STATEMENT REGARDING 9/16/11 CANTALOUPE TEST RESULTS FROM COLORADO DEPARTMENT OF PUBLIC HEALTH AND ENVIRONMENT “We are deeply saddened to learn that cantaloupes grown on our farm have been linked to the current Listeria outbreak. Our hearts go out to those individuals and their families who have been affected by this terrible situation. “We have been cooperating fully with public health officials who are trying to determine the source of the outbreak, and we will continue to do everything we can to assist them in their efforts. We hope that the investigation into the entire supply chain from farm to retail identifies the source of the contamination so that appropriate steps can be taken to prevent such an occurrence from ever happening again.”

Eric and Ryan Jensen
Jensen Farms

Press Release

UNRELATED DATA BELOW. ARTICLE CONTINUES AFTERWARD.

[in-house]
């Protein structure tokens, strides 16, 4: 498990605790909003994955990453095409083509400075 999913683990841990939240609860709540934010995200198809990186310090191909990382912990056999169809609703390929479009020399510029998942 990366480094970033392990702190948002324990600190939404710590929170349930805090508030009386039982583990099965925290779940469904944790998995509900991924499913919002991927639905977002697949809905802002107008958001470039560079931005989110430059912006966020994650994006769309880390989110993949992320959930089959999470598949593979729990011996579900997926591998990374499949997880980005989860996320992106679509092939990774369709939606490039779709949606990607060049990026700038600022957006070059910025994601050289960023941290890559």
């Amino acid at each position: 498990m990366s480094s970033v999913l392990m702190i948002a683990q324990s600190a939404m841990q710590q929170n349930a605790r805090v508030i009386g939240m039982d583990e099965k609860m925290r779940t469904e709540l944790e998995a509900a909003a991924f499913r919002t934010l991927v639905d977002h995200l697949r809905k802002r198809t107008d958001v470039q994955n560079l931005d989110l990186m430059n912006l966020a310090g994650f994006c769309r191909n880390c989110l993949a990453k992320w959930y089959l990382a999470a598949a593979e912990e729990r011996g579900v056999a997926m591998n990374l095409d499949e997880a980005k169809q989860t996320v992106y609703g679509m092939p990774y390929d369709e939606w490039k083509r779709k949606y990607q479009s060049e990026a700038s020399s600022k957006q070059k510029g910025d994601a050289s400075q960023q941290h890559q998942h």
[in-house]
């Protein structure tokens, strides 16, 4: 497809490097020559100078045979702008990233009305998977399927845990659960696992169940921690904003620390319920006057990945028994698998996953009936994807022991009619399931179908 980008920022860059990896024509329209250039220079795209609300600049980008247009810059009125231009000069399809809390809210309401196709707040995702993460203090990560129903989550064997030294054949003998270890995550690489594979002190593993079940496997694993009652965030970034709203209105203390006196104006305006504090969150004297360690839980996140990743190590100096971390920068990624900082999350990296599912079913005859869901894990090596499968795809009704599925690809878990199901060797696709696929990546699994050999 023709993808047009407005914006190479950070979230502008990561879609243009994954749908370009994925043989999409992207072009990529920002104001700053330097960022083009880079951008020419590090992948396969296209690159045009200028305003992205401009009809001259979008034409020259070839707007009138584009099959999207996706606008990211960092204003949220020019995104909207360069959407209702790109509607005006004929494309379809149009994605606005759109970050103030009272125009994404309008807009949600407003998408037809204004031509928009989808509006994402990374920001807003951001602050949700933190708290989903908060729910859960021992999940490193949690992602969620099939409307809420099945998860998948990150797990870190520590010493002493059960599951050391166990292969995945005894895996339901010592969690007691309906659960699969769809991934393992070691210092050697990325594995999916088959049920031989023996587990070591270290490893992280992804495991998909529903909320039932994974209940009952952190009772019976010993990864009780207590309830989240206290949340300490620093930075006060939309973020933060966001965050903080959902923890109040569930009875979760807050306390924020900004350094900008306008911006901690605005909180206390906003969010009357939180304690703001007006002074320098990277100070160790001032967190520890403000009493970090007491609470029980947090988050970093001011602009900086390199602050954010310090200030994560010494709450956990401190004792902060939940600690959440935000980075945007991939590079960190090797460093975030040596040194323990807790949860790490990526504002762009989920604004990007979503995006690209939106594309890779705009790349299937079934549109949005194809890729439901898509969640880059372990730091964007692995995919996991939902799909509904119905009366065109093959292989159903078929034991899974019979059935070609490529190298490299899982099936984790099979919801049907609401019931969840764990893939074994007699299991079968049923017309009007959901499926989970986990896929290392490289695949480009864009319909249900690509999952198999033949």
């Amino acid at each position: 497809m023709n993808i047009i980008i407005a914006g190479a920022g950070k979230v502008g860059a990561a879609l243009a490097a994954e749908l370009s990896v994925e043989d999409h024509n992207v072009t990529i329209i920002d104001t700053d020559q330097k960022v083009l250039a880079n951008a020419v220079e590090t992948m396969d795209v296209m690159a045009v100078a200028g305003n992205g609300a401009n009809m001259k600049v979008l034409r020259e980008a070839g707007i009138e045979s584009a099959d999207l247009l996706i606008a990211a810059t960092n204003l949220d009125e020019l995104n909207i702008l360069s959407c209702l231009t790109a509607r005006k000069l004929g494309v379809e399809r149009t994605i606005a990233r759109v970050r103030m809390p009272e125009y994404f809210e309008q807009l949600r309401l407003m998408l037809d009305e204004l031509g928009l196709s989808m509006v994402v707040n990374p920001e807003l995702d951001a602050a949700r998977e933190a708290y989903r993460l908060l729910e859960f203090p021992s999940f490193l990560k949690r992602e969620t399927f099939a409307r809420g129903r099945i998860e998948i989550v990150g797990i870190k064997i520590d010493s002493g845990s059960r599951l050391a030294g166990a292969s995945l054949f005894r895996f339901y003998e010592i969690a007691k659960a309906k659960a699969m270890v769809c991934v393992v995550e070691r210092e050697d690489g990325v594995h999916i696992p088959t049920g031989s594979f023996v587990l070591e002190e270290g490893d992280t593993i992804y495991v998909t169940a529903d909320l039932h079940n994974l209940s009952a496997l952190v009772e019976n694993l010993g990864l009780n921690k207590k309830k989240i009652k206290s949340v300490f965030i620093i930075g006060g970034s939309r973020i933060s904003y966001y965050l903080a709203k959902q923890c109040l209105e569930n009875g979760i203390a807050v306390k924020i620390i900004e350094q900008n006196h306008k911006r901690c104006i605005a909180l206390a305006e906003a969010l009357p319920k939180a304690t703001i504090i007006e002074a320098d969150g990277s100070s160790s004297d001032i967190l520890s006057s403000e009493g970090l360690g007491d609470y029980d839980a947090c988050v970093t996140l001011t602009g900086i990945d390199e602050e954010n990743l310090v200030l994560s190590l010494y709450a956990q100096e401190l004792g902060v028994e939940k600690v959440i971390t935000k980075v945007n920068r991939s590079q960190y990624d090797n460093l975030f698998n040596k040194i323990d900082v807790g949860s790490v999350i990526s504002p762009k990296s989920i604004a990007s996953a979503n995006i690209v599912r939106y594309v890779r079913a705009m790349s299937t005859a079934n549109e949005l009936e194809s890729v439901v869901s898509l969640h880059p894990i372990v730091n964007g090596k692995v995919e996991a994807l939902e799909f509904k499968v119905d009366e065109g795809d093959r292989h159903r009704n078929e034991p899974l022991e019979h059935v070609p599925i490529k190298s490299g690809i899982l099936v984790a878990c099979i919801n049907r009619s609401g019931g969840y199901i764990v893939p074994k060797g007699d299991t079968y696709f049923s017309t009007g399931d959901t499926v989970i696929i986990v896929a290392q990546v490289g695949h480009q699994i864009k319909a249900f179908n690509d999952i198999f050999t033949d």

Jensen Farms Recalls Cantaloupe Due to Possible Health Risk FOR IMMEDIATE RELEASE September 14th, 2011-Jensen Farms, of Holly, CO is voluntarily recalling their shipments of Rocky Ford whole cantaloupe because they have the potential to be contaminated with Listeria. The company is working with the State of Colorado and the FDA to inform consumers of this recall. L. monocytogenes is a bacterium that can contaminate foods and cause a mild non-invasive illness (called listerial gastroenteritis) or a severe, sometimes life-threatening, illness (called invasive listeriosis). Persons who have the greatest risk of experiencing listeriosis after consuming foods contaminated with L. monocytogenes are fetuses and neonates who are infected after the mother is exposed to L. monocytogenes during pregnancy, the elderly, and persons with weakened immune systems. The whole cantaloupes in question were shipped between July 29th, 2011 and September 10th 2011, and distributed to the following states: IL, WY, TN, UT, TX, CO, MN, KS, NM, NC, MO, NE, OK, AZ, NJ, NY, PA. The whole cantaloupes have a green and white sticker that reads: Product of USA- Frontera Produce-Colorado Fresh-Rocky Ford- Cantaloupe or a gray, yellow, and green sticker that reads: Jensen Farms-Sweet Rocky Fords. If the whole cantaloupe is unlabeled, please contact your retail store for sourcing information. Jensen Farms is requesting any consumer that may have one of these cantaloupes to please destroy the products. The recall involves only whole cantaloupe shipped by Jensen Farms, and no other commodities are involved. Jensen Farms feels it is prudent to participate in the recall as the State of Colorado has stated (in their September 12th, 2011 press release) that people at a high risk for infection should not eat whole cantaloupe from the Rocky Ford growing region. “Jensen Farms continues to stay committed to the highest levels of food safety and maintains many third party safety audits, as we have for many years. We continually look for ways to enhance our protocol,” said Ryan Jensen, partner at Jensen Farms. Jensen Farms is a 3rd generation family farm of the Holly, Colorado community. Consumers with questions may contact Jensen Farms via email at recall@rfordcantaloupe.com or phone 1-800-267-4561 between the hours of 9am and 4pm MST.